Over half of mental ill health starts by age 14. One in ten young people – that’s around 300,000 teenagers – currently have an anxiety disorder.
Indeed, anxiety is the single most common reason for young people being referred to Child and Adolescent Mental Health Services (CAMHS). Researchers for The Prince’s Trust 2017 Youth Index found that 45 per cent of young people feel anxious over their body image, while 37 per cent worry about coping at work or school. The report also found that three quarters of young people think there is stigma attached to mental ill health, meaning a quarter of young people would not confide in someone if they thought they were experiencing a mental health problem.
We know that school learning, stress tolerance, confidence, motivation and personal relationships are all adversely affected by unmanaged high anxiety. And yet, across England, six in ten children and young people do not receive treatment for problems such as anxiety and depression. Meanwhile, 56 per cent of school leaders say it’s difficult to find mental health services for pupils.
In short, it is likely that we all know or work with children and young people with elevated levels of anxiety. And the chances are, they are not talking to anyone about their struggles and not getting the support they need. With increasing pressure on statutory services, many young people are only able to access support when their anxiety has become high enough to severely affect their everyday lives.
That often leaves youth workers on the front line of supporting young people with mental ill health, be it in local schools, youth groups or church gatherings. We know we have a gospel mandate to care for children and young people, ushering in God’s kingdom in all aspects of life, yet mental health issues, in particular, can often be a daunting prospect. How can we help our children and young people?
More than just cave people
Many approaches to supporting young people with high anxiety point to our cave-dwelling ancestors who relied on the heightened vigilance brought on by worry about dangers such as sabre-toothed tigers. Fears for their own safety resulted in the fight, flight or freeze response – the readying of the body to run away, stand and fight, or feign death when faced with such a danger.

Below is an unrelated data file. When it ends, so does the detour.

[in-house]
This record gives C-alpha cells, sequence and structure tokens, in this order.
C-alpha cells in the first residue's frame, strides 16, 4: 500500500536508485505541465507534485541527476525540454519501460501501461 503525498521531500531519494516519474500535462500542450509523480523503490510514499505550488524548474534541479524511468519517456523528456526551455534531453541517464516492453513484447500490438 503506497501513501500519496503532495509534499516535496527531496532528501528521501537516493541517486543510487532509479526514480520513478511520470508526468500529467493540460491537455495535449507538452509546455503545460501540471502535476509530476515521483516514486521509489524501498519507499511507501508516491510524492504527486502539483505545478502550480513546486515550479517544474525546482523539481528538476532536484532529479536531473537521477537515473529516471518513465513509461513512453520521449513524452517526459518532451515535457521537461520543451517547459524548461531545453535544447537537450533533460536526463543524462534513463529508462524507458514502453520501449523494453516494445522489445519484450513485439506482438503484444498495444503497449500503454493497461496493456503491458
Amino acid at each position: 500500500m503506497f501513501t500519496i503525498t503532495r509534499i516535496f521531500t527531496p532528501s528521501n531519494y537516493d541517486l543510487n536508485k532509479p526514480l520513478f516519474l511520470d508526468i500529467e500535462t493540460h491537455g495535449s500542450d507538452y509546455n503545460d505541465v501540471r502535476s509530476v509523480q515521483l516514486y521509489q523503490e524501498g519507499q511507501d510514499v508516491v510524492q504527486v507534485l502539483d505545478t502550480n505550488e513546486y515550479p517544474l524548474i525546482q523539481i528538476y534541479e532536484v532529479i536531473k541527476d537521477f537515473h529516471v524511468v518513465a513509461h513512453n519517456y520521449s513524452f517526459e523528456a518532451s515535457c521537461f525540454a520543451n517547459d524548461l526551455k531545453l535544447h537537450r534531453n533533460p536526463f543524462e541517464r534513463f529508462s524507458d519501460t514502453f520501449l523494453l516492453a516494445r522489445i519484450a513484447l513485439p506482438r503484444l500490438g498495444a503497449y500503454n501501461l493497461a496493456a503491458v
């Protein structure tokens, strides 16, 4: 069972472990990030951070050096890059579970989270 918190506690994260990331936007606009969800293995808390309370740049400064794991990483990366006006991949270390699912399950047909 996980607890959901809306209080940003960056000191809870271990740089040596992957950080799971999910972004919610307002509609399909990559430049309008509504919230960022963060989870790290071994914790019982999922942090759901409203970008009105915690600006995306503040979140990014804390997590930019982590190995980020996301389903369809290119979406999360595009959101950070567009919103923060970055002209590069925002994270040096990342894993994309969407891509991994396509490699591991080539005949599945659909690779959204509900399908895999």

Modern science further explains how, when perceiving danger, our bodies release the hormone adrenaline, which increases heart rate and breathing, releasing the energy needed for a rapid response. But these changes inadvertently produce the rather unpleasant sensations associated with anxiety such as heart palpitations, butterflies in the tummy, nausea, sweaty skin and emotional turbulence.
While these responses are wholly appropriate for situations in which we face real and present danger, our bodies often over-react to situations that do not, in reality, pose a physical threat to our safety. Our cave-dwelling ancestors’ legacy, it would appear, is somewhat out-dated in a world where danger appears in the form of social media dislikes.
Understanding that these unpleasant physical sensations are a normal, and ultimately harmless, throwback to our ancestors’ primitive response to perceived danger often goes a long way in reassuring young people who struggle with anxiety problems today.
CBT for youth workers
This rational approach to explaining the link between our thoughts, feelings and behaviours is the foundation of cognitive behavioural therapy (CBT), the most commonly used treatment for anxiety disorders. CBT explains how our thoughts (or beliefs) about our self and the world around us shape our responses to stress triggers in terms of our physical symptoms, our emotional responses and the actions we take (behaviours).
Imagine a young person faced with a looming test. Depending on their beliefs and previous experiences, they might see this as a threat to their safety – albeit their educational or reputational safety – triggering a fight, flight or freeze response. This, in turn, causes them to feel nauseous and shaky – the effects of adrenaline on their body. They feel nervous, scared or vulnerable. Their response, like many of us, is to avoid the perceived danger so they pull a ‘sickie’ from school that day. But this, in turn, reinforces their existing – but possibly erroneous – beliefs and anxieties about them self and the world around them.
CBT helps young people understand the link between thoughts, feelings and behaviours, as well as providing a range of helpful tools that better enable them to cope with the stresses of life. While such therapy is ordinarily delivered by qualified practitioners, these tools and approaches are relatively easy for youth workers, teachers and others to learn and share with young people.
Resources such as ReMind, a programme that utilises cognitive behavioural approaches to help youth leaders better support young people with anxiety disorders, can make a very real difference. ReMind is helping reduce young people’s elevated anxiety by around a third over a period of five to ten weeks as it provides a range of tools that specifically help them identify and challenge errors in their thinking, face their fears and practice relaxation techniques.
The tools in ReMind can be used by youth workers with small groups or one-to-one, and with a wide range of ages. Click here to discover how you can use these tools in your own setting.
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